At the Wilmington Grand Prix last weekend I flatted riding my November RFSW 50 tubulars.  I love those wheels.  LOVE.  I have been riding them in nearly every crit I have entered since 2012.  They are fast, super light, responsive and very sticky around corners when paired with Vredestein Fortezza Pros.  Also, I should point out,  I do not like change, especially when it comes to training and racing.  I am regimented, I am superstitious, if something is off, if something is different, I FREAK out.  I will CRY if my powertap battery dies during a workout.  I am female, I have a LOT of emotions and I have high expectations for my equipment.  Also, I have been spoiled with really nice gear since I started racing.   Faced with the prospect of GASP! having to ride Somerville on GASP! clinchers, Mike and Dave offered me some 34s to play with for awhile.

I already have a set of Rail 52s.  I have been using the front and my old RFSW 38 power tap rear to train on. I have done some road races with that combo and it suits me just fine.  I am 5'5" and race at about 128, and there are times I feel a bit knocked about in the breeze on the 52.  Nothing crazy, just a bit nudged here and there.   I've wanted to try a pair of 34s since they were announced, but DEMAND has proven to be too high, so I jumped at the chance to ride them this weekend (and for the chance to save 150 bucks on new tubular tires for awhile).

When I got the wheels Mike had already tricked out with Conti GP4000s.  New wheels AND tires I have never used before: definitely more than enough to scratch me out of any race (because that is not what I'm used to so I will totally fail!), but I promised I would race them, so I had no choice. 

The weekend's racing was in my home state of New Jersey. Raritan and Somerville are the part of the state that people think of when they aren't thinking of the jersey shore cast or the Turnpike.  Just salt of the earth NJ peeps, delis, GOOD PIZZA (not the crap we get in DC) commuter trains, cops and big guys in tanks hanging out talking about UFC and the Giants. The plan was to race the Raritan Cycling Classic Saturday with a smaller field than was expected for the Tour of Somerville on Monday.  Raritan was lightly populated with some pros and neo pros and was the perfect course to test wheels, a mostly smooth, 6 corner crit with 5 lefts and one right, mostly 90* each.  I set up the Conti GP4000s tires at 100psi.  That is what I race with.  People look at me sideways when I tell them I don't race at 130 psi.  I don't understand someone my size racing with that much pressure.  I get all the stick I need through corners, and plenty of roll.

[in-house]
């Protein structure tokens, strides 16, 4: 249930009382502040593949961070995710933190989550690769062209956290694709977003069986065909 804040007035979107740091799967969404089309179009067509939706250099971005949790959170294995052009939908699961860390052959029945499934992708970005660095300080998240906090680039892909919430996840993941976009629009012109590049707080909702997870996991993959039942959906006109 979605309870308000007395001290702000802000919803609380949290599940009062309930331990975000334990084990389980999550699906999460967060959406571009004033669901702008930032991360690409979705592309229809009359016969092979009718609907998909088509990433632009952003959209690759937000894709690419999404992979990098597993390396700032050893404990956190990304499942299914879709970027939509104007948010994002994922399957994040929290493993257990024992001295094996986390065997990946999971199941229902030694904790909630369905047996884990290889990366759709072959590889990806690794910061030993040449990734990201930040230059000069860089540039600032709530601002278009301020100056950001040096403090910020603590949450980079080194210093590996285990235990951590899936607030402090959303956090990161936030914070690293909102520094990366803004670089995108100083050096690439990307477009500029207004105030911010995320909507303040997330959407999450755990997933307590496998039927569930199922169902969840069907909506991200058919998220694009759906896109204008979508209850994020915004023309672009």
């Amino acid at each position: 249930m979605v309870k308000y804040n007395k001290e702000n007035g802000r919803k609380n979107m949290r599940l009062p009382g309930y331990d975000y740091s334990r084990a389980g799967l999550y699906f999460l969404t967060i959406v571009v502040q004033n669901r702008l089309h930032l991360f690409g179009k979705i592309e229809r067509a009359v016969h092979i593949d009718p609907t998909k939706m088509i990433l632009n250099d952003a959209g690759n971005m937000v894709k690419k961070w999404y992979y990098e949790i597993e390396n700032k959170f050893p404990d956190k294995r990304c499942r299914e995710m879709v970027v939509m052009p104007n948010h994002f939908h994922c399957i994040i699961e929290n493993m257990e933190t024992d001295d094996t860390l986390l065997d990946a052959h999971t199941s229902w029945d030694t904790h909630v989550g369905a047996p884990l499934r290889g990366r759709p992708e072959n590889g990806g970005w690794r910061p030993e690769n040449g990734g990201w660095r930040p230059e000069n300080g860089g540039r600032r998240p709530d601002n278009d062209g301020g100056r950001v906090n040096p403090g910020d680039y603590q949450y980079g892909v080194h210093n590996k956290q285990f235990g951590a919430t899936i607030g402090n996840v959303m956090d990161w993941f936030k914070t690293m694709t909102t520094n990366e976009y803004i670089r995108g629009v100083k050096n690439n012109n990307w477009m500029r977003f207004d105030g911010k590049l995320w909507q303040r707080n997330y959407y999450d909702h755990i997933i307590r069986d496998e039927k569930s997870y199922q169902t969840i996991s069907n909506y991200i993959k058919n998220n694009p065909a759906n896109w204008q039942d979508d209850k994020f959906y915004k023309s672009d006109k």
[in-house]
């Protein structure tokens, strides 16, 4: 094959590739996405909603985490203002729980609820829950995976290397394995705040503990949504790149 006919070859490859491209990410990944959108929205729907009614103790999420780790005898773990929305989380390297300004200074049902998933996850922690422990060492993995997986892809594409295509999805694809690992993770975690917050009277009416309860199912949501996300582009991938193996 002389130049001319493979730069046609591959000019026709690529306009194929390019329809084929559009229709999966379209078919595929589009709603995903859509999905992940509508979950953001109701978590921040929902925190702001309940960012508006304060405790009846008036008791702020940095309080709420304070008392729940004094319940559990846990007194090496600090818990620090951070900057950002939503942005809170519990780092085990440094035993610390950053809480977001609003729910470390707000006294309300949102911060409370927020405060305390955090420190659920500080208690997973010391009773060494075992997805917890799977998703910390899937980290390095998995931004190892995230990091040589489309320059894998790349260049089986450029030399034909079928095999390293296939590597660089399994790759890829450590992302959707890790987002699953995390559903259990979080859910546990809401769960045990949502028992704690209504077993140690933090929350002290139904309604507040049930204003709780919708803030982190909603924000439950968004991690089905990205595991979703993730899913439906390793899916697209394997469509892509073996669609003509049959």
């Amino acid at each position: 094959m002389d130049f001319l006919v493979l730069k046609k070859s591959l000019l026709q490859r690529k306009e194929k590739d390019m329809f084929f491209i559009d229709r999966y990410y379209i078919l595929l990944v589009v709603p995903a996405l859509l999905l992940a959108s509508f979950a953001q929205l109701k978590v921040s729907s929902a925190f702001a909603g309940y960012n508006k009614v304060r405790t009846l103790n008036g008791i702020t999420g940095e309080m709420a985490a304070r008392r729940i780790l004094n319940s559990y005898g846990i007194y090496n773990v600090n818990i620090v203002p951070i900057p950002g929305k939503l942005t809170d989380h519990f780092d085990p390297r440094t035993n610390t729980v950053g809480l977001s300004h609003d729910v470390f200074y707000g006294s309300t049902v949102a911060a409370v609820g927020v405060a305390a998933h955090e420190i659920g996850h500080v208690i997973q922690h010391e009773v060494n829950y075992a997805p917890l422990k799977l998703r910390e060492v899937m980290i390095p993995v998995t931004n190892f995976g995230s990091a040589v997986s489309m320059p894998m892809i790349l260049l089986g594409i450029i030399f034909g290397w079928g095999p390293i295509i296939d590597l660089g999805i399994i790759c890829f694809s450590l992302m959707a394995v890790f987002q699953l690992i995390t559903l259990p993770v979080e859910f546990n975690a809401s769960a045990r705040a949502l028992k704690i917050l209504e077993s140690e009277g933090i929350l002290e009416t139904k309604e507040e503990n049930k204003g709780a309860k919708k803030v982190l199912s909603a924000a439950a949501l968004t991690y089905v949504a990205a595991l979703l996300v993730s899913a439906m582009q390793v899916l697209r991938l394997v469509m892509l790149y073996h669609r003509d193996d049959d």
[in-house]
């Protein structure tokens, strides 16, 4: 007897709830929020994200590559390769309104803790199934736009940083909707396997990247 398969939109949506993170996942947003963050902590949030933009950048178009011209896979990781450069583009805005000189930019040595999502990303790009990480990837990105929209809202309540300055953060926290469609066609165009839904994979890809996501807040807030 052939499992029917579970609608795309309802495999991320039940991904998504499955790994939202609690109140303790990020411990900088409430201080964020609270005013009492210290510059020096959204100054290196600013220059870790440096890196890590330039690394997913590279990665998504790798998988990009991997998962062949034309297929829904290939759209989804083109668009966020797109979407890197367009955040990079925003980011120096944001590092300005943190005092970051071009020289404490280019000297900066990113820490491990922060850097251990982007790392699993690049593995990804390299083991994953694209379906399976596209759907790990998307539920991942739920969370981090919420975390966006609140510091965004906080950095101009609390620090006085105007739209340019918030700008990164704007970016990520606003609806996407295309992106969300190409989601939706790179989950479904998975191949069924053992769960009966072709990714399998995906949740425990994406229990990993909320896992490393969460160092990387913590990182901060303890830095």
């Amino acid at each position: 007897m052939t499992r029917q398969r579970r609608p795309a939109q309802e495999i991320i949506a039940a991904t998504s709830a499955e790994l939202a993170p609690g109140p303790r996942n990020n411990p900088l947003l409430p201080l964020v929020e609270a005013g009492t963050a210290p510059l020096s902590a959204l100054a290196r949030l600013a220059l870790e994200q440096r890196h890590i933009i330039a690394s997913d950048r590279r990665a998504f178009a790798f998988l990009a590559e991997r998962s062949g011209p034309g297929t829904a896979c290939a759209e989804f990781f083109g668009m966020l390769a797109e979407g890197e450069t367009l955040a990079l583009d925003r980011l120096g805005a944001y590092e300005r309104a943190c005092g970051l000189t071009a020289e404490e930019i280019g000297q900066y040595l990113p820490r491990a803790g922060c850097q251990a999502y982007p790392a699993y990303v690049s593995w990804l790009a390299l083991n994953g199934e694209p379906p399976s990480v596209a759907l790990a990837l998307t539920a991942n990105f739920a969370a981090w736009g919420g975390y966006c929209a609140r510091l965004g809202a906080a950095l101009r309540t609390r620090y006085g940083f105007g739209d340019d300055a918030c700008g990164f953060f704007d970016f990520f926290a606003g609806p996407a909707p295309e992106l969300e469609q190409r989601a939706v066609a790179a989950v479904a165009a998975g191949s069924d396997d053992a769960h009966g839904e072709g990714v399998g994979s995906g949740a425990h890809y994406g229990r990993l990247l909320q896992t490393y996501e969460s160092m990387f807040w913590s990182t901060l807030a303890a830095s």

Surprising everyone (myself included) with a few to go at Raritan.Immediately upon starting I felt really really good on the bike. This is totally not normal for me.  It takes me a while (usually the first 2/3 of a race) to settle in.  I 100% forgot I was riding wheels I had never been on before. I came out of every corner with speed, if I had to brake for any reason, it was so easy to accelerate it seemed a bit unfair.  I felt so good that I took a flyer with 3 to go.  Anyone familiar with my racing style will know I race like a total wuss and wait for stuff to happen, pretty much, ALL of the time.  Oddly enough, full of confidence in both my handling and my fitness, I launched myself solo and "railed" corners (see what I did there?)  for 2.75 laps until I was caught by the field with two corners to go.  Even with my effort, I carried enough speed to finish 7th in the sprint.  After I finished I texted Dave that I loved those wheels.  LOVED.  I said: if you can only buy one set of wheels, these are the wheels you buy.

The big test for the 34s (and me) was Monday at the Tour of Somerville.  For those that don't know Somerville is one of the oldest running races in the country.  It's a pretty big deal.  Also, the women's purse is 7,500 bucks.  THAT is a lot of doubloons.  I got there with two hours to spare.  On Sunday there was an email sent out by the race promoters about an indoor cycling gym on the finishing straight near the line that was offering their space for people to warm up in.  As it was 85 degrees or something when I arrived, I decided to register, find that place and figure out the deal.  Apparently I was the only person that bothered to read that email, b/c I ended up warming up on my trainer in a big cycling studio with fans, music, water, and indoor plumbing all alone.  It was perfect, I stayed cool, calm, and didn't have the distraction of watching UHC pro after pro ride by me.

I figured, given the cast of characters, we were in for a super fast ride.  I was wrong, it was one of the most boring crits to date but, when you have big teams represented who are waiting for a sprint, that is what happens, I guess.  It was pretty windy on the backside, mostly a headwind, but a bit swirly.  I felt solid.  No slight wind nudges at all, I was able to stay low and surf wheels easily.  I was sitting pretty well until the second to last corner when the rider I was behind fishtailed and then slid out in front of me.  I had no problem slowing down to avoid her bike, and got myself going enough to pass some stragglers who had fallen off the pace of the pack in front of the crash and ended up 21 of 55.  One spot out of the money of course.

Big weekend take-aways:

These wheels are for me.  I thought that after this weekend, I would put an order in for some tubular tires to get started on the process of stretching, gluing etc so that I would have them for later this summer.  I am putting that on indefinite hold. Heck, I may just take the road tires off all together and start the process of gluing my cx tires early.  So far, I like the 34s as much if not better than my 50s.  For the next few weeks I'm living in "Critlandia" but soon enough I am planning on racing some hilly races with these babies. I'll let you know how it goes.